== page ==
The politically correct name suggested for the Pet Shop Boys by Peta is – and you might want to hold on to your desk for this one – the Rescue Shelter Boys.

And here we pause for a moment to let you finish ROFLing, catch your breath and climb back on your chair.

Yes, they’re serious.

Peta reckons that listening to the Rescue Shelter Boys instead of the Pet Shop Boys will make people stop buying bred pets in shops and get their puppies and kittens from – you guessed it – rescue shelters instead.

Now. Nothing wrong with Peta’s good intentions here. We all know the devastating consequences of breeding on the health and general well-being of all sorts of dog breeds. And birds don’t belong into cages. And so on. In short, pet shops are bad. I’d go with that any time. I got my dog from a rescue shelter in Greece. The poor pup had been through five years of neglect, abuse and disease, and yet she’s the loveliest, cuddliest, most loyal dog you could possibly imagine. My money, and my pets, will never cross the counter of a pet shop.

But I seriously doubt that a pop band’s name will in any way influence anyone’s pet buying habits. People who like bred cats or dogs will buy ridiculously overpriced bred cats or dogs no matter what the Pet Shop Boys call themselves. I even doubt that name has ever led anyone to think of actual pets. Anyone but Peta, that is.

Well, Peta got me to think about it now. But their suggestion has made me think more along the lines of “are you guys fucking kidding?” than of anything relating to animals.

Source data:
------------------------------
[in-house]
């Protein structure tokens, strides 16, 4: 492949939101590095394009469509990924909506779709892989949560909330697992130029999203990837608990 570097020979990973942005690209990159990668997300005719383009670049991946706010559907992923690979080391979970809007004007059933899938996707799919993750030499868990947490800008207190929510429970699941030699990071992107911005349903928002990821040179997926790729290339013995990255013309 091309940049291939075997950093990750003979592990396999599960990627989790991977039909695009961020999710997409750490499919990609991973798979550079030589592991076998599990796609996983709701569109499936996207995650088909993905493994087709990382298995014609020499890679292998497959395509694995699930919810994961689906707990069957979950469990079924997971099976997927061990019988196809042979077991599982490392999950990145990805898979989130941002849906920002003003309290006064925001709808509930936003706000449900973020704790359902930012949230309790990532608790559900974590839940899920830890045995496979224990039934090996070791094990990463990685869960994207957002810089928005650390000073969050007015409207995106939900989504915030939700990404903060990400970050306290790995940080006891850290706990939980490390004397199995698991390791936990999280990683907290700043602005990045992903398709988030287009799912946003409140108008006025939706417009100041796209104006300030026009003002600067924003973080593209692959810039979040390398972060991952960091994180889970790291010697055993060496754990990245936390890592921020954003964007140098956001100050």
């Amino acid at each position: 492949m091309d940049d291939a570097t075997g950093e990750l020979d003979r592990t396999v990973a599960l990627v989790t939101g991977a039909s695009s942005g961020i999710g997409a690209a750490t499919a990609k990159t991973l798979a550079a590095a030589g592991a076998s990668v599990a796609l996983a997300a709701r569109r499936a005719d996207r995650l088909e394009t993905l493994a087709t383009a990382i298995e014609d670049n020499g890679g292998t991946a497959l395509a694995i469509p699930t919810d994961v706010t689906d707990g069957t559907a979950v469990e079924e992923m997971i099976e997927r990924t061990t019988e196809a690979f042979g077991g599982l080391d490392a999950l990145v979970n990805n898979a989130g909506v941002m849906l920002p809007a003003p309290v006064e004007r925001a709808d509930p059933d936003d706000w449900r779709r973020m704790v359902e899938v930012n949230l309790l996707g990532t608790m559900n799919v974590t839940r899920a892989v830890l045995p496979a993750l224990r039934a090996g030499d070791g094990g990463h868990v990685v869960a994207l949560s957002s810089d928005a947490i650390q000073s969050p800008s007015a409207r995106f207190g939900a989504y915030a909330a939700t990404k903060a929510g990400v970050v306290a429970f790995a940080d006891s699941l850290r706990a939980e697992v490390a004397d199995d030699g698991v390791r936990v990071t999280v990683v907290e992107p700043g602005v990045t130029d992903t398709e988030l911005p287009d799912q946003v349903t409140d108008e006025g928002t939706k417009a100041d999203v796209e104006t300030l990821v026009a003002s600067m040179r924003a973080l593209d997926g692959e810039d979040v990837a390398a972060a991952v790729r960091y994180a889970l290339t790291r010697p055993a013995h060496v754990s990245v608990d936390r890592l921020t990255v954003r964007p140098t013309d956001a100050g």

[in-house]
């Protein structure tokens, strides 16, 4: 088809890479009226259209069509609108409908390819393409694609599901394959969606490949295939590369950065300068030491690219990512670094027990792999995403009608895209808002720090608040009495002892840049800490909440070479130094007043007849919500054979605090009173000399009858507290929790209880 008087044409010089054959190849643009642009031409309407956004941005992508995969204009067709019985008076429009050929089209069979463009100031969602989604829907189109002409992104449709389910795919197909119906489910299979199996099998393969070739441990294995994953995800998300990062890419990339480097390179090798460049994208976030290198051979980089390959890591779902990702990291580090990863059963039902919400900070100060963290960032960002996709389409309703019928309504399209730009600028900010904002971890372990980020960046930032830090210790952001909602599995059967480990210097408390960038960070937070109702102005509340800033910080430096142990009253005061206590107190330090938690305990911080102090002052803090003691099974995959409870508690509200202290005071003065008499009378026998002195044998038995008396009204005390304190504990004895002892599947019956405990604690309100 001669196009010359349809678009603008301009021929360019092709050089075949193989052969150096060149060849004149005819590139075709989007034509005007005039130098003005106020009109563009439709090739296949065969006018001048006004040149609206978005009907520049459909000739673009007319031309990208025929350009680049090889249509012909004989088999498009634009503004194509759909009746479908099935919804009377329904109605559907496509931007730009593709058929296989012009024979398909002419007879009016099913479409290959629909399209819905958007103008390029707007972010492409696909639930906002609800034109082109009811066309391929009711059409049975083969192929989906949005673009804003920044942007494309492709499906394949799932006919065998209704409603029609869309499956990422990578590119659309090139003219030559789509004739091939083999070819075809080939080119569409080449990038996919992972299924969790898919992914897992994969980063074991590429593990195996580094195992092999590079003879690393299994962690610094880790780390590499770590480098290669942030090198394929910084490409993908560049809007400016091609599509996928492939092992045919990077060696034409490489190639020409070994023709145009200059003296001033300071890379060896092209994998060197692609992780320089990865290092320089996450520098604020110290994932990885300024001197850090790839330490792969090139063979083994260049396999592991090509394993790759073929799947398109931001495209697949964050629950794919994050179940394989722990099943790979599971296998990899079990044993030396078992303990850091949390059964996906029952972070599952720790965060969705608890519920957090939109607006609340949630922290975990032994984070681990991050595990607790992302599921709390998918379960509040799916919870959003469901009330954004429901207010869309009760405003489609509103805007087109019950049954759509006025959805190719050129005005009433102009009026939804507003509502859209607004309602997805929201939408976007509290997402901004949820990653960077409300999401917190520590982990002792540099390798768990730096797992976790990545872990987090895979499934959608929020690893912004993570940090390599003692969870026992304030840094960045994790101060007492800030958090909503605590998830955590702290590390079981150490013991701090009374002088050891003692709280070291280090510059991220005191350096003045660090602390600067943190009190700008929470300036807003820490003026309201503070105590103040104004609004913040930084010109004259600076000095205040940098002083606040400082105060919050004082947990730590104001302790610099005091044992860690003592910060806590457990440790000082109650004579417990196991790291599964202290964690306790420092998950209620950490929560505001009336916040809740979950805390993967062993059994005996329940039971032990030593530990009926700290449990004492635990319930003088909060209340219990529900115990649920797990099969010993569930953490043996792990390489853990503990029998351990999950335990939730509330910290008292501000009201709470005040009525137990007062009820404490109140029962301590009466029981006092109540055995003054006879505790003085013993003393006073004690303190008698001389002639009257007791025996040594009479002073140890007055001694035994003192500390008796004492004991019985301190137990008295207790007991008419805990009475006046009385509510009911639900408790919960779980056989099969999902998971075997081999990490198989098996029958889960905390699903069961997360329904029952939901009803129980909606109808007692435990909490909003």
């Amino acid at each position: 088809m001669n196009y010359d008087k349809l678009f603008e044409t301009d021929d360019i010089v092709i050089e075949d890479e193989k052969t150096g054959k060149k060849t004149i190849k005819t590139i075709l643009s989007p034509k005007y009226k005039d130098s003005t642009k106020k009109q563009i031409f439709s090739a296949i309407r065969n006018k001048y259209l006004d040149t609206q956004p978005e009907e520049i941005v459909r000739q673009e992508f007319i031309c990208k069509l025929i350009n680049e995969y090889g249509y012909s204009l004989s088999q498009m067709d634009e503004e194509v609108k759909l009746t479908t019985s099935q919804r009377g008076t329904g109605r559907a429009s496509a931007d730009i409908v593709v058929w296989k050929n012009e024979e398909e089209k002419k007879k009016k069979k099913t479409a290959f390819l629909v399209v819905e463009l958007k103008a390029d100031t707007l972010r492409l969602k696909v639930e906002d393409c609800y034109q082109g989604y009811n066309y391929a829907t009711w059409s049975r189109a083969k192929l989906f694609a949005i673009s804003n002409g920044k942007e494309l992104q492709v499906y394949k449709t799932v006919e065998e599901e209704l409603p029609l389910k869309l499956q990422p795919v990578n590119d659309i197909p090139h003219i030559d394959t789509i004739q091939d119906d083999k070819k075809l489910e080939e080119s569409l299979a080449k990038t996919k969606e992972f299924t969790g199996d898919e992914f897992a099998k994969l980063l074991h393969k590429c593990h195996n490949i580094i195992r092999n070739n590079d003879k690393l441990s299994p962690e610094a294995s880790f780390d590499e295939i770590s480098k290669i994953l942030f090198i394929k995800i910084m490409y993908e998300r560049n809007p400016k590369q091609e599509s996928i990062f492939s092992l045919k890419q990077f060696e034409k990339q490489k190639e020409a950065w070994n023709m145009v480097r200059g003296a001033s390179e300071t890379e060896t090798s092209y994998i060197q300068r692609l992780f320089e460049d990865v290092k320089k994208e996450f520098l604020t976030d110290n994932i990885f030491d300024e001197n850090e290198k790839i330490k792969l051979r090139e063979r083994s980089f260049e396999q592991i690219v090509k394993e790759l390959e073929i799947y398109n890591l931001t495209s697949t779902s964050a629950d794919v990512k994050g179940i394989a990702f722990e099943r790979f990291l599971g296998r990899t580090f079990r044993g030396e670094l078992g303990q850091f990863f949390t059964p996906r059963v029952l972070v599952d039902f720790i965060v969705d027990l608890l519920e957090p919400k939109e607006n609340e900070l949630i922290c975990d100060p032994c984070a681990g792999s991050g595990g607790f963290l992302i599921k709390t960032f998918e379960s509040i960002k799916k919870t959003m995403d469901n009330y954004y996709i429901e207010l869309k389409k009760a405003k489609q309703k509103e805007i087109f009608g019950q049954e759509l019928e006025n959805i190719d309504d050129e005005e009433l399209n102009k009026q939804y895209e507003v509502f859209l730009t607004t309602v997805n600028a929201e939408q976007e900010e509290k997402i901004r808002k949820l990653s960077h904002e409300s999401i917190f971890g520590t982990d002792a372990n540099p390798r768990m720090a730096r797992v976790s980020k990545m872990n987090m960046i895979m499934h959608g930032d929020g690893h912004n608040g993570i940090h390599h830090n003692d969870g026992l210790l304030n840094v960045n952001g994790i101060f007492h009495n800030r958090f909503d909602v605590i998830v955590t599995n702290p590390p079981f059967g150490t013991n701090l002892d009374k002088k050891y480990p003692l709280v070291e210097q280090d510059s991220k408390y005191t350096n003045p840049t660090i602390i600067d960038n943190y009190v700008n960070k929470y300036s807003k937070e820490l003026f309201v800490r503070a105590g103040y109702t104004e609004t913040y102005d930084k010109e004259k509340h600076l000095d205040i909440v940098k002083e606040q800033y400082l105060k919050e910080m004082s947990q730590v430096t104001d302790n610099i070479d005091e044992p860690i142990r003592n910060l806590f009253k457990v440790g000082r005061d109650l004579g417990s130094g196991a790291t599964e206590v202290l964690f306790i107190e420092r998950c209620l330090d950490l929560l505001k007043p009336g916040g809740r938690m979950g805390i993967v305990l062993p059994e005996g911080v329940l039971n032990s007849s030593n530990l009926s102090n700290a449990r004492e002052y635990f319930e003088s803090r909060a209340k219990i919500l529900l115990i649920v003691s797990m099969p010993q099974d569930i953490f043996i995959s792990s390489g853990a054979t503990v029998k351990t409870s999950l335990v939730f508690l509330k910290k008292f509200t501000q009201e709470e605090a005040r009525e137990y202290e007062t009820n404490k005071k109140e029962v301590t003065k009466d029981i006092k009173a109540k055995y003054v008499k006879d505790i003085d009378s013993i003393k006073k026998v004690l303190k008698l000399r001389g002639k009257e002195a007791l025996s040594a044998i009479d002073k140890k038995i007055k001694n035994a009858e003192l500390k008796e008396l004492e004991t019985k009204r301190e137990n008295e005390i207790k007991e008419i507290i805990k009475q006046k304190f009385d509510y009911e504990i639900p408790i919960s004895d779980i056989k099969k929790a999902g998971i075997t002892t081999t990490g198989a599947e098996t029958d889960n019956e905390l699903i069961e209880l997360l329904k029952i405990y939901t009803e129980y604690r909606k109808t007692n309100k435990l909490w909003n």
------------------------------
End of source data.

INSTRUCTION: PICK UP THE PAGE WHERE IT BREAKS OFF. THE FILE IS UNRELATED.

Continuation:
They’re not kidding, by the way. And neither are they kidding with their campaign to turn fish into Sea Kittens to make them more likeable (and less appetizing). I can’t quite shake off the impression, though, that Peta’s Sea Kittens might fail to appeal to anyone above nursery age.

Just to round up. Peta = good. I’m all for ethical treatment of animals. I mean, I gave up sushi and chicken fajitas for squirrel’s sake (and I’m sticking with it). And I still can’t read about the slaughter of baby seals in Canada without bursting into tears. Well, you get the picture. That said, I really don’t think Peta is doing itself a favour, in terms of being taken seriously or getting people to support it, with petitions à la Rescue Shop Boys (or Sea Kittens, for that matter).

Although I have to admit I’m a little curious what name change they would suggest for Fury In The Slaughterhouse.

Bliss On The Free Range Farm, anyone?

Keep your bloody forks off the squirrels!

Okay, so the Sunday Times told me yesterday that celebrity chef Heston Blumenthal will be cooking squirrel on TV.

No way, I thought. This can’t be true.

But it’s in the Times, so I’m sort of inclined to believe it.

And then there are Simon and Caroline Spiller, who landed a hit with a squirrel barbecue dish at their restaurant and, riding the wave of squirrel slaughter success, founded a company called Squirrel Direct that sells, well, squirrel meat. Oh, and a few weeks ago they introduced their new squirrel kebab, which could also be called quite a hit, selling 40 times in the first 90 minutes.

Still not entirely convinced of the truth of this story, I made the mistake to consult my old friend Google. And within seconds I stumbled across more squirrel delicacy and some pretty disturbing pictures.

How sick is that?!

But then, I shouldn’t really be that surprised, considering that I have a dad who likes to treat himself with a kangaroo or crocodile steak every now and then. Which always results in the same discussion.

“Well, it doesn’t really matter what animal you eat, does it?”

But! Kangaroo!

“Well, it’s not really any different from eating a chicken, is it?”

But! Squirrel?

In fact, he’s right. I’m a vegetarian now.